MedPAC under Fire for Proposed SGR Fix

Dawn Holcombe, MBA, FACMPE, ACHE

December 2011, Vol 1, No 4 - From the Editor


On October 6, 2011, the Medicare Payment Advisory Commission (MedPAC) proposed a way that Congress, if it wanted to eliminate the sustainable growth rate (SGR) formula without raising the federal deficit and within the confines of Medicare, could approach an SGR fix. Since that proposal, the opposition has been deafening. The MedPAC proposal would change the ratio between primary care and specialists for good. The plan is to freeze fees for primary care services for 10 years, while payments for all other services would be reduced by 5.9% for each of the first 3 years, followed by a freeze for the remaining 7 years.

Before the final MedPAC proposal was revealed, a number of medical organizations, including the American Medical Association, the American College of Cardiology, the American College of Emergency Physicians, the American College of Physicians, the American College of Surgeons, and the American Psyc hiatric Association, had already urged MedPAC to revise the proposal as it was outlined in an earlier, September draft.

Concerns have ranged from the impracticality of freezing reimbursements to physicians (many of whom operate as small businesses) over 10 years in the face of escalating operating costs, staffing challenges, and tech nology demands to the needless creation of misaligned interests be – tween primary and specialty doctors, at a time when collaboration and continuity of care is a harbinger of quality and cost-effective care delivery.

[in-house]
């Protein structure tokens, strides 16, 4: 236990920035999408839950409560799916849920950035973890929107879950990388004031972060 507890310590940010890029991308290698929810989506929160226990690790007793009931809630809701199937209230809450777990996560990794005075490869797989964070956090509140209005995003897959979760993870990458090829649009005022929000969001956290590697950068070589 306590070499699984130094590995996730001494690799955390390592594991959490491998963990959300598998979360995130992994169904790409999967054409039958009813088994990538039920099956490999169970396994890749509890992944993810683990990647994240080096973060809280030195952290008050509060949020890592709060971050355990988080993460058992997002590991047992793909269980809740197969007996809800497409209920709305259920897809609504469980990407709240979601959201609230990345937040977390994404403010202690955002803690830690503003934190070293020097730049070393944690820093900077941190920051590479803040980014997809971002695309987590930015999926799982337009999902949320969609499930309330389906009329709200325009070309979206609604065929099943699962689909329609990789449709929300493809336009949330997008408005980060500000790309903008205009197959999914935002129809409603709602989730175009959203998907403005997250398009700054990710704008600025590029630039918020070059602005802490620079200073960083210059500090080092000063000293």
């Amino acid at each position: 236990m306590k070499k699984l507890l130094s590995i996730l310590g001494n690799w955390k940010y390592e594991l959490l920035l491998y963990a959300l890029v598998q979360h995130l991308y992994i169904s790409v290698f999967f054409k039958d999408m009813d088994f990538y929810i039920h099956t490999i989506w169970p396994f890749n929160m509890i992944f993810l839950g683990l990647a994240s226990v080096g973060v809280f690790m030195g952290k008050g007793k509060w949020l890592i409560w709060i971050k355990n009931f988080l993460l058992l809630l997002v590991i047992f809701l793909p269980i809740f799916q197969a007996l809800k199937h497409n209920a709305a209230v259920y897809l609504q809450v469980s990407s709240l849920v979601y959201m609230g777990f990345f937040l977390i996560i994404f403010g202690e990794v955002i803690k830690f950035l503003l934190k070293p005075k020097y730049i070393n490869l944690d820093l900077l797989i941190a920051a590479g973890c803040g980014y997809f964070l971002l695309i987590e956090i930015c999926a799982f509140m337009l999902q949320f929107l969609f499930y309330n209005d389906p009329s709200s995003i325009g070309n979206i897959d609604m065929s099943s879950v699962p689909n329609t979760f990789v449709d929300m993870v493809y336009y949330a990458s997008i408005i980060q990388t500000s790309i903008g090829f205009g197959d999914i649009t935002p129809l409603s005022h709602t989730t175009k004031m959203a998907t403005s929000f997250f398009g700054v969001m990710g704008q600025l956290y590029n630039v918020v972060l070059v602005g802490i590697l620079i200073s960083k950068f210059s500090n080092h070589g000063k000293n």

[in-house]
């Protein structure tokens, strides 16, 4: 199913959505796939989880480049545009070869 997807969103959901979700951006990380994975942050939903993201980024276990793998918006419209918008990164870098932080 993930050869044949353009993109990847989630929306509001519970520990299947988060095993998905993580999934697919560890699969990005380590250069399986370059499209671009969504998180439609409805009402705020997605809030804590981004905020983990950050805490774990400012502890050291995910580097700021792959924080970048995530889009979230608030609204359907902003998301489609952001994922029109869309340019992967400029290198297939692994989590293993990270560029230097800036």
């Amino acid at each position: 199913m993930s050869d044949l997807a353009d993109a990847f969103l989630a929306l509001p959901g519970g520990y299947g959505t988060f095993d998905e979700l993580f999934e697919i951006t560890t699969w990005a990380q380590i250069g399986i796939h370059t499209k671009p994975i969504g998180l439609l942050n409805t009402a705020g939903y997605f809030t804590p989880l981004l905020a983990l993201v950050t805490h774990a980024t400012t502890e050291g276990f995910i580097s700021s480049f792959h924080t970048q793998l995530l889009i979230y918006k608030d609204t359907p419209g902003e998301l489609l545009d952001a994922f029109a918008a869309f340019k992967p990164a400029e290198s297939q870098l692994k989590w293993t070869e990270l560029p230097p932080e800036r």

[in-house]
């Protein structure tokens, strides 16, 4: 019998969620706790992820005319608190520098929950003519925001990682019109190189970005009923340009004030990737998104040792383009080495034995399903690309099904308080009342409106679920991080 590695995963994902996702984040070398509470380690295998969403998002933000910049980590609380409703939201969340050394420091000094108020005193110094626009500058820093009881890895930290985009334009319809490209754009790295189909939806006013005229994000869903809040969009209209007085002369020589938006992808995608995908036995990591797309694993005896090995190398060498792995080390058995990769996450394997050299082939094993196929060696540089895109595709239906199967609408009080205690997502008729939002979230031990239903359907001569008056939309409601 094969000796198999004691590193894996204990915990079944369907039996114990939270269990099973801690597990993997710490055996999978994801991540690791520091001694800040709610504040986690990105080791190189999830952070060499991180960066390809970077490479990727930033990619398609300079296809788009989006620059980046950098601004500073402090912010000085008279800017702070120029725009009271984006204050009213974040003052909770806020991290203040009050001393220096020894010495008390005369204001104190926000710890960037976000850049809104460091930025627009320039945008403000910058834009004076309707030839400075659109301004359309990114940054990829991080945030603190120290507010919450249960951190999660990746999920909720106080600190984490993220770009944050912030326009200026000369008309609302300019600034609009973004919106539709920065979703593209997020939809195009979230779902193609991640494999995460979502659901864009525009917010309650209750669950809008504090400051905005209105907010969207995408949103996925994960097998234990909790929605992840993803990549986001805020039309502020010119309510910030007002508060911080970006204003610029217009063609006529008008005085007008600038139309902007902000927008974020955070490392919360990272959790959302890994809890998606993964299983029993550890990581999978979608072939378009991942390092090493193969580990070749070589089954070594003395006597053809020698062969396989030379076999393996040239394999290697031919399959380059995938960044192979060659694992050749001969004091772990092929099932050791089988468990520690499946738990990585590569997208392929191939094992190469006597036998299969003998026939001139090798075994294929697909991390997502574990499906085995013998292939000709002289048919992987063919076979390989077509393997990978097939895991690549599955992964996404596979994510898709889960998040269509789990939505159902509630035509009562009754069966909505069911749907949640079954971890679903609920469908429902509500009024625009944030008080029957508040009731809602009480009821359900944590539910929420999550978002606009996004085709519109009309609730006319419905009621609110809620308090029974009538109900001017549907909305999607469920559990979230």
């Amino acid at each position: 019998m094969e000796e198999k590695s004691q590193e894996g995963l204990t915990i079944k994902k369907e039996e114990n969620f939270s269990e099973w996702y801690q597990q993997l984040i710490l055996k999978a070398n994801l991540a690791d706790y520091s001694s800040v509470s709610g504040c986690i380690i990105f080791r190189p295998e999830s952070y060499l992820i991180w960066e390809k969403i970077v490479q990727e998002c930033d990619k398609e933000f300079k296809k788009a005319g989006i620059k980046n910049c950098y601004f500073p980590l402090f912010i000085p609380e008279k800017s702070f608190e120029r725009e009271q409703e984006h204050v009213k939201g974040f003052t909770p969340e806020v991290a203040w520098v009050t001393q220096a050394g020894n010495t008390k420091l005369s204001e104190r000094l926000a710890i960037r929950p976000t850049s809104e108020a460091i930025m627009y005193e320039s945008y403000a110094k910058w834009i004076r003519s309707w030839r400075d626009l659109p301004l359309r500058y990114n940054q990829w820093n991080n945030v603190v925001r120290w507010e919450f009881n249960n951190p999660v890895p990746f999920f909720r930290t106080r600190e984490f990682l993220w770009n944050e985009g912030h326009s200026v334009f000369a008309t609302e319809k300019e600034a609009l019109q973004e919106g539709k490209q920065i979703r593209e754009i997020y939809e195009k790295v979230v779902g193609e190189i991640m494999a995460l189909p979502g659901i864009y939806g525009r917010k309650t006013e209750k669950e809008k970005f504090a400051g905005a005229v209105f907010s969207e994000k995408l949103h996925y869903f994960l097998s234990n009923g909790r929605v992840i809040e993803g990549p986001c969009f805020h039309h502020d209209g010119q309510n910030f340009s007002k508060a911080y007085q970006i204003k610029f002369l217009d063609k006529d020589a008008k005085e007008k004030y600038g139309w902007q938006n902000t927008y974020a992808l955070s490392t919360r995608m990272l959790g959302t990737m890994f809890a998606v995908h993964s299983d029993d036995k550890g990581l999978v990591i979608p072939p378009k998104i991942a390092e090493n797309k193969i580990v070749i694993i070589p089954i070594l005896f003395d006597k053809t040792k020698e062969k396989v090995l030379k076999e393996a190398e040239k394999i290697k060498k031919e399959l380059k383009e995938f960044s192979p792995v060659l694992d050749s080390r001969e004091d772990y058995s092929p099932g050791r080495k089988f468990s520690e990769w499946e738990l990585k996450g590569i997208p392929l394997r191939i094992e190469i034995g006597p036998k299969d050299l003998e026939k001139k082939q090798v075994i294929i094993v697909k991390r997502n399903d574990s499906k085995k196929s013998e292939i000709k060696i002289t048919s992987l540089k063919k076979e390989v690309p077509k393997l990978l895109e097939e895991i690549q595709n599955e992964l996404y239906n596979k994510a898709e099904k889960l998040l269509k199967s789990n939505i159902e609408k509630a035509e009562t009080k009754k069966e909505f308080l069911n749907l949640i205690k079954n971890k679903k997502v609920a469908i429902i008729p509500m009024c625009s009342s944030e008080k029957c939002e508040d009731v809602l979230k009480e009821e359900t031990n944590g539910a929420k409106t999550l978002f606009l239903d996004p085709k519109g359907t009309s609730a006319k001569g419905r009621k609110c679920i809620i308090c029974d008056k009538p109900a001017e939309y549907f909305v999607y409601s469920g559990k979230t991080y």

Two of the 17 MedPAC commissioners also spoke against the recommendation: both are specialty physicians, expressing concerns about specialty practice viability and the escalating impact from other payers that peg payments to Medicare rates, such as Medicaid.

Oncologists face particular challenges under this MedPAC model: changes in Medicare reimbursement; new edits and service bundling; and changes in base rates of the values for physician work, practice expenses, and geographic indicators have dramatically reduced oncology-related professional fees, in addition to the average selling price–related drug reimbursement reductions.

In 2011, few oncologists are covering the costs of treating Medicare patients from direct Medicare reimbursement, and patients are finding it increasingly harder to fund their own copay and coinsurance responsibilities, particularly for Medicare Advantage programs. Three years of 5.9% reductions and a 7-year freeze in payments are likely to dramatically change the ability of physicians to provide cancer services to Medicare patients, whether the physician is self-employed or employed by a hospital or by another organization.

Fortunately, oncologists are not alone in expressing concern about this new MedPAC proposal; they can stand with their other physician colleagues from many other specialties.

Congress and the Centers for Medicare & Medicaid Services (CMS) have often not accepted MedPAC recommendations over the years. By engaging in a strong and productive dialogue about the myriad of patient access issues, as well as quality and continuity of care issues that would be created by this MedPAC proposal, the medical community should be able to help those who are in a position to decide to accept or ignore this proposal.

As an alternative, many believe that physicians can be a valued part of the solution to healthcare cost reduction. Traditionally, Medicare Part A (hospital costs) and Part B (physician services) do not communicate or look at related costs of care. Reductions in physician reimbursement quickly lead to increases in more costly care from the nonphysician (usually hospital-based) sector.

It falls to everyone affected by the MedPAC proposal to productively communicate with Congress and CMS about the impact of focusing solely on funding an SGR fix from within the physician services bucket, and to consider how changes in communication and measurement of quality and care shifting may be better brought into the picture. It is not enough to challenge MedPAC for its proposal; it is also necessary to provide suggestions for alternative solutions.